“Alix, let’s go—leave her!” Taz directed through a loudspeaker attached to one of the drones circling overhead. “We’re getting called back to base, the drones are almost out of ammo, and we’ve gotta pull out—there’s a lot of idiots with heavy weapons headed our way. The carrier’s a sitting duck.”
“Fine.” I stood up, the girl groaning beneath me. My vision blackened for a moment. I swayed on my feet as I tried to move, still dizzy from the hits to my head.
Shouts of “Kill him!” echoed down the narrow street, sending more rioters dashing my direction. Bullets streamed from the drones, empty shell casings dropping onto the ground.
I staggered toward the rescuing carrier, brain finally clearing. Spots still danced in my vision. Definitely have a concussion.
Chink, chink, chink. The last spent cartridge dropped from one drone, then another, and another.
"Alix, run!” Taz commanded. “Go! Come on, man, get to the carrier!”
Retrieving the gun from the small of my back, I pulled back the slide. Golden brass glinted in the flickering light. Perfect.
I turned, weapon raised. Bullets whistled past my face and torso as I returned fire, dropping the leader of the charge. The metal bat he wielded clanged against the asphalt. I fired again and again, dropping four more, all the while stepping quickly backward toward the carrier and the deafening roar of its engines and autocannons.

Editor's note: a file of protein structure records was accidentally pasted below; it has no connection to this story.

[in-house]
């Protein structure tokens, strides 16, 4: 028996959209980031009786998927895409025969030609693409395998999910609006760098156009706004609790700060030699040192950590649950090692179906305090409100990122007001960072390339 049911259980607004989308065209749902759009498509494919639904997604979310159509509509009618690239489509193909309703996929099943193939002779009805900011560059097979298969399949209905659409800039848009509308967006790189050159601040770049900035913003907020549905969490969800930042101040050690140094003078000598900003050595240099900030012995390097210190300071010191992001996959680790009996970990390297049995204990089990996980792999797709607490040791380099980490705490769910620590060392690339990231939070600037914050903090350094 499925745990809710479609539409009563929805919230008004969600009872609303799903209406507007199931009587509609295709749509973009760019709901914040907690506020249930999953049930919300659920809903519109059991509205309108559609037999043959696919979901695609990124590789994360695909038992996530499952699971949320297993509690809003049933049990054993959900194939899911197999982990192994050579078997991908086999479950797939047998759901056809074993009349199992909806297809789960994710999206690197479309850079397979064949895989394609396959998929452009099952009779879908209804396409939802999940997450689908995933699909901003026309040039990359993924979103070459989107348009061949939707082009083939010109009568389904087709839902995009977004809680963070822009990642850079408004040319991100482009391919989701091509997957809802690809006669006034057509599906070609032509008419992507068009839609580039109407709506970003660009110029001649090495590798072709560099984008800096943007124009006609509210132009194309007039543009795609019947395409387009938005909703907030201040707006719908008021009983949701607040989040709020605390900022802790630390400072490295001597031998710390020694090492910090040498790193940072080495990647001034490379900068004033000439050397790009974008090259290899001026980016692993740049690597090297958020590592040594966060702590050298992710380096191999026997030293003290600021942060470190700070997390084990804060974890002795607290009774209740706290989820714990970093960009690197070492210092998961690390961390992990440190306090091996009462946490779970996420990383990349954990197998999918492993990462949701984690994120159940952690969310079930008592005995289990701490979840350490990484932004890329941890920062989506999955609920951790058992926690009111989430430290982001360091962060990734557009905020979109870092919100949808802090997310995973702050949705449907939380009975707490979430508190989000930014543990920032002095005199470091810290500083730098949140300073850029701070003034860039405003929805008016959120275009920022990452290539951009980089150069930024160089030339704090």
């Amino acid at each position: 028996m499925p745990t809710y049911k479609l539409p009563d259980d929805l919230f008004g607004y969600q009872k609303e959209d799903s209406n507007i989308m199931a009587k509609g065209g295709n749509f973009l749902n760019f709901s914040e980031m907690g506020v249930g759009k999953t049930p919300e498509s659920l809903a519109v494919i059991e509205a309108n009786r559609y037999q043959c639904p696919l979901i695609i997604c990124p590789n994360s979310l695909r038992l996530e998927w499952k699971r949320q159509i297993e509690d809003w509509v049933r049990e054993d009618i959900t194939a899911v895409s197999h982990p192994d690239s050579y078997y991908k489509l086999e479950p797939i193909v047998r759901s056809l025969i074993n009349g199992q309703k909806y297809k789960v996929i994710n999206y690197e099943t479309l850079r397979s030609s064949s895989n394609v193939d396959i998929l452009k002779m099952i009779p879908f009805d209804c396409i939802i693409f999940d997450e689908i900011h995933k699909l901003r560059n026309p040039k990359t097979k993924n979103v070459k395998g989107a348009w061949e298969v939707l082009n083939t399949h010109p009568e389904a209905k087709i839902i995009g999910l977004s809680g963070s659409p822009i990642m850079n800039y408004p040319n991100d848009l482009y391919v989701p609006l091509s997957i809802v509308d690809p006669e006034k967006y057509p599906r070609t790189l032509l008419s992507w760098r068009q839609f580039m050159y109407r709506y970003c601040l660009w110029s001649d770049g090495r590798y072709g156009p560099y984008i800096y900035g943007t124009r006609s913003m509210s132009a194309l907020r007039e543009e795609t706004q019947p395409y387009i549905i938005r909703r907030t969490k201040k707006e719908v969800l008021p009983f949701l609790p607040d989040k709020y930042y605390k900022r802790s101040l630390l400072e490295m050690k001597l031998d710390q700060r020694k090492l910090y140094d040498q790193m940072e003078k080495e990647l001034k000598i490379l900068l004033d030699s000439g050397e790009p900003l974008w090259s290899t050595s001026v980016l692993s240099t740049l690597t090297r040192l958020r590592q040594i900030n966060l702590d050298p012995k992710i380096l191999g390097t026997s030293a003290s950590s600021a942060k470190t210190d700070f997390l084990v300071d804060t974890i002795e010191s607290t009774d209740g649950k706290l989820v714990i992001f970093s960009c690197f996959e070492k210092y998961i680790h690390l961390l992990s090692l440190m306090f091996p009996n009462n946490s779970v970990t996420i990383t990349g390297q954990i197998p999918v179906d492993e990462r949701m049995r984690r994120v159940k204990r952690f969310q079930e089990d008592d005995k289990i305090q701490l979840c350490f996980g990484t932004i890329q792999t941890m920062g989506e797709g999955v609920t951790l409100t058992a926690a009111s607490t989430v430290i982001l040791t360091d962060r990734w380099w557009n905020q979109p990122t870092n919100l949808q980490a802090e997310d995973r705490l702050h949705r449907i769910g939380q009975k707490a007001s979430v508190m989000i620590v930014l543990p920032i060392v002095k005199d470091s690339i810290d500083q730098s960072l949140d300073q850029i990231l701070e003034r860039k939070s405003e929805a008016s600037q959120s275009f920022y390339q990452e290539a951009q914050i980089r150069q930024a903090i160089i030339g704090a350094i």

The last man dropped to his knees, a knife slipping from his hands, blood streaming from two bullet wounds in his chest.
The girl forced herself up onto all fours, spitting blood. A hateful gaze seared into my soul as she struggled to her feet. Crimson streams covered her face and neck, more spattered across her arms and ripped T-shirt.
I let my weapon fall, halting my retreat to the APC. Which of us is more wrong? No, no—they started this.
With a cry of rage, she sprang at me. The battered girl halved the distance between us in a second.
You people will never learn. I raised my gun and pulled the trigger.
Her face paled with shock and pain, screaming mouth agape but silent. Her steps halted. She wobbled, tears streaming down her bloodied face. Panting and coughing up blood, she struggled to reach me.
I fired another round, this time into her leg.
With a scream, she dropped to the red-spattered road. Arms flailing, she scrabbled at the pavement, still trying desperately to reach me.
She’ll live. But did you make her hatred worse? Confrontation like this always makes things worse. Chaos breeds chaos, bloodshed creates bloodshed.
I left her and ran the remaining few yards to the carrier. The APC’s iron side slid open, jets firing to lift her, as I dove inside. Glancing over my shoulder, I watched the girl reach out for me, fury replacing the pain in her cries and curses. Hatred, all the way to the last. Stupid. But are we really that different?
After All This Time...
After all this time I spent,